Stigmergy was first proposed by zoologist Pierre-Paul Grasse in 1959 to explain how termites are able build their nests. He showed how the changes that the termites make in their environment as they construct their nests trigger different building behaviors in the termites themselves. Thus, the actions of the individual termites are actually determined by the physical thing that they are making as it takes shape over time. This concept can be generalized to mean the various mechanisms by which active agents can affect the actions of other agents within a system indirectly by changing the environment that the agents share, rather than by direct, intelligent communication between agents. In this generalized concept, the agents might be mobile software agents or software 'bots operating within a network, nanobots, construction or exploration robots operating on a distant moon or planet, or even writers operating in an collaborative environment.


OK, that's maybe a little too abstract to grasp clearly, so let's see how it actually works by looking at one of the simplest examples: ant foraging. The problem for the ant colony is to search the area around the nest for a food source, determine the path of shortest distance between nest and food, and get all the workers to follow that path and bring the food back to the nest.

Now, the ants cannot talk it over and agree on a strategy in advance. Nor can they communicate with each other directly during the mission, and say, for example, "Hey, girls! I've found this 12-ounce tub of Haagen Daz that one of those two-legged giant things dropped in the grass!" and then proceed to give directions to find the treat. The only thing they can do is to leave a pheromone trail where they walk. An ant that comes across a pheromene trail is likely to follow it. The stronger the trail, the more likely it will be followed. (A trail is stronger if it is more recent or if it has been traveled by more ants.)

The workers all start out from the nest at different times and explore the area independently and randomly. Some of them will end up back at the nest before finding anything, and then start out again. Sooner or later, some of the ants will find a food source. (Let's say that there is only one in our example.) Thereupon, they will return to the nest, following their own pheromone trail. The ant that happened to find the shortest path to the food will return to the nest soonest, leaving a trail that has a double dose of pheromone. Her trail will then be the most likely followed by the ants that leave the nest after her return, while the longer paths of the other ants will be less likely followed. We can see that very soon, with more and more ants reinforcing the pheromone trail along the shortest path, nearly all of the ants will be following the shortest path and bringing back the food.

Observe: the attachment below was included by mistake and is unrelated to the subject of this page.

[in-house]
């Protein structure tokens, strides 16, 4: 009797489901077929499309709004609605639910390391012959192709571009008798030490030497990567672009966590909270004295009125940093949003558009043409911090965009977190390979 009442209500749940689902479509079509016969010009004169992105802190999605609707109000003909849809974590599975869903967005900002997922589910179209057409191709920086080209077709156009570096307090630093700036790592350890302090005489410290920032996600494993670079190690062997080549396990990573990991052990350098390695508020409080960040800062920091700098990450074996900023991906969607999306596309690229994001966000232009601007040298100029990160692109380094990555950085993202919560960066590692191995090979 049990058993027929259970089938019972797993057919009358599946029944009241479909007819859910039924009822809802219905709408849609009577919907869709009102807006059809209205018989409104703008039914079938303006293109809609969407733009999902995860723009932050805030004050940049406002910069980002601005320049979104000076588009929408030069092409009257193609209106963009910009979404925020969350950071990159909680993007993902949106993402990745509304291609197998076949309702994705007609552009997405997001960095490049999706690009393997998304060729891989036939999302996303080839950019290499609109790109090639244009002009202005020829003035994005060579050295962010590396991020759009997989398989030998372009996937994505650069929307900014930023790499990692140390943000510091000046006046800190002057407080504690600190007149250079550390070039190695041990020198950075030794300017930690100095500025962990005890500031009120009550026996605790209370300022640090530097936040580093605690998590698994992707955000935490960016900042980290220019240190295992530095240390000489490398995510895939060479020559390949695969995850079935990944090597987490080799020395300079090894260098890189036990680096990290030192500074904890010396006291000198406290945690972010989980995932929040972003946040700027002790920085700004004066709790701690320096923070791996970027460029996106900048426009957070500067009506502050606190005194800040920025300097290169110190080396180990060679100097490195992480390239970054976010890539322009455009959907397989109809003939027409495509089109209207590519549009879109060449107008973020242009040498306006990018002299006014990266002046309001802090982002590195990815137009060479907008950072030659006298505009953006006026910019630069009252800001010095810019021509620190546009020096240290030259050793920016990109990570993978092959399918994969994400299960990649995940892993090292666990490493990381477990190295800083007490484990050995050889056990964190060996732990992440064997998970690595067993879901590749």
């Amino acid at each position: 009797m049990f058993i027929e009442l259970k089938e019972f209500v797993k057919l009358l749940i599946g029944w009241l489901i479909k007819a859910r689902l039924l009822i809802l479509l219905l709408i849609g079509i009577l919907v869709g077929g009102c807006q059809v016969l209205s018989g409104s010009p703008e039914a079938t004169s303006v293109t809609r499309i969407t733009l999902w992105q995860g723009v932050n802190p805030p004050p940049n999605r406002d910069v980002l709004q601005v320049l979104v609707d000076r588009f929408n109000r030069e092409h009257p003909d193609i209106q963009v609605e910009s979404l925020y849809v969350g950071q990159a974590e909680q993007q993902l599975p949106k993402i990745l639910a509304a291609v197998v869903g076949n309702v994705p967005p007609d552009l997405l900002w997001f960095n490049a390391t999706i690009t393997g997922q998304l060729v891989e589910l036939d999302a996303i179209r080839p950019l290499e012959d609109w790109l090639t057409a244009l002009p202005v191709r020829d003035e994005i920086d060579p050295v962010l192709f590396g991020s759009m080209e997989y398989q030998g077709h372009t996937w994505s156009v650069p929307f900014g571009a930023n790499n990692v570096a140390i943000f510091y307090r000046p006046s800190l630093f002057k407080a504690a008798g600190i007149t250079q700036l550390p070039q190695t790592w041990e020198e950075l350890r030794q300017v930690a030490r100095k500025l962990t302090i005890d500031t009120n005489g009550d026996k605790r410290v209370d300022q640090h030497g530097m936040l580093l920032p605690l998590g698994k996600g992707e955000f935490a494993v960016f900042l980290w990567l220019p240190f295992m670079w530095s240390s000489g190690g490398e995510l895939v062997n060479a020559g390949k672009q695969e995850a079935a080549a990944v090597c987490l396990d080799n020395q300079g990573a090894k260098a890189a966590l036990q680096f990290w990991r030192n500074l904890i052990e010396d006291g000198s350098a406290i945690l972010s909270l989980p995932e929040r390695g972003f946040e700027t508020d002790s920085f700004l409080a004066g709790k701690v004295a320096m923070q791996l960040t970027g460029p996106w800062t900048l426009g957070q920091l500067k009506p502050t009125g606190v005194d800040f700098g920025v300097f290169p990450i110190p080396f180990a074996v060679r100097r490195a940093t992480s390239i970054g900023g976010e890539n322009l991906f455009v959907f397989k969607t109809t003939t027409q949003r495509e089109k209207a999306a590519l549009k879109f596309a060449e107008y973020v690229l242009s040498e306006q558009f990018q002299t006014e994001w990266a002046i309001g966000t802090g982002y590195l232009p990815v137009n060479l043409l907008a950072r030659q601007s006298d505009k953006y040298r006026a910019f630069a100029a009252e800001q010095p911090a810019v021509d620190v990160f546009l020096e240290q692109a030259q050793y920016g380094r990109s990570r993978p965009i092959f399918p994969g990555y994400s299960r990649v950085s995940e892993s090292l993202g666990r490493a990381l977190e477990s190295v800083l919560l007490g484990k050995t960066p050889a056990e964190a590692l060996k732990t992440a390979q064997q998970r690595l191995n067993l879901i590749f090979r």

Problem solved. The individual ants haven't a clue; they are non-intelligent robots. Together as a colony, however, they exhibit a kind of intelligent behavior by simply following a few very elementary rules. What is sometimes called swarm intelligence is an effect of stigmergy.

Note: Concerning the ant's ability to return to its nest, more recent research has shown that ants are equipped with sophisticated mechanisms, such as for sensing sun position and measuring distance traveled, that allow them to return to the nest by the most direct route without having to follow trails. An ant picked up from a place distant from the nest and placed elsewhere will return to a place that is the same distance and in the same direction away from the new location as is the nest from the original location. The example given here still works to illustrate the idea of stigmergy, though.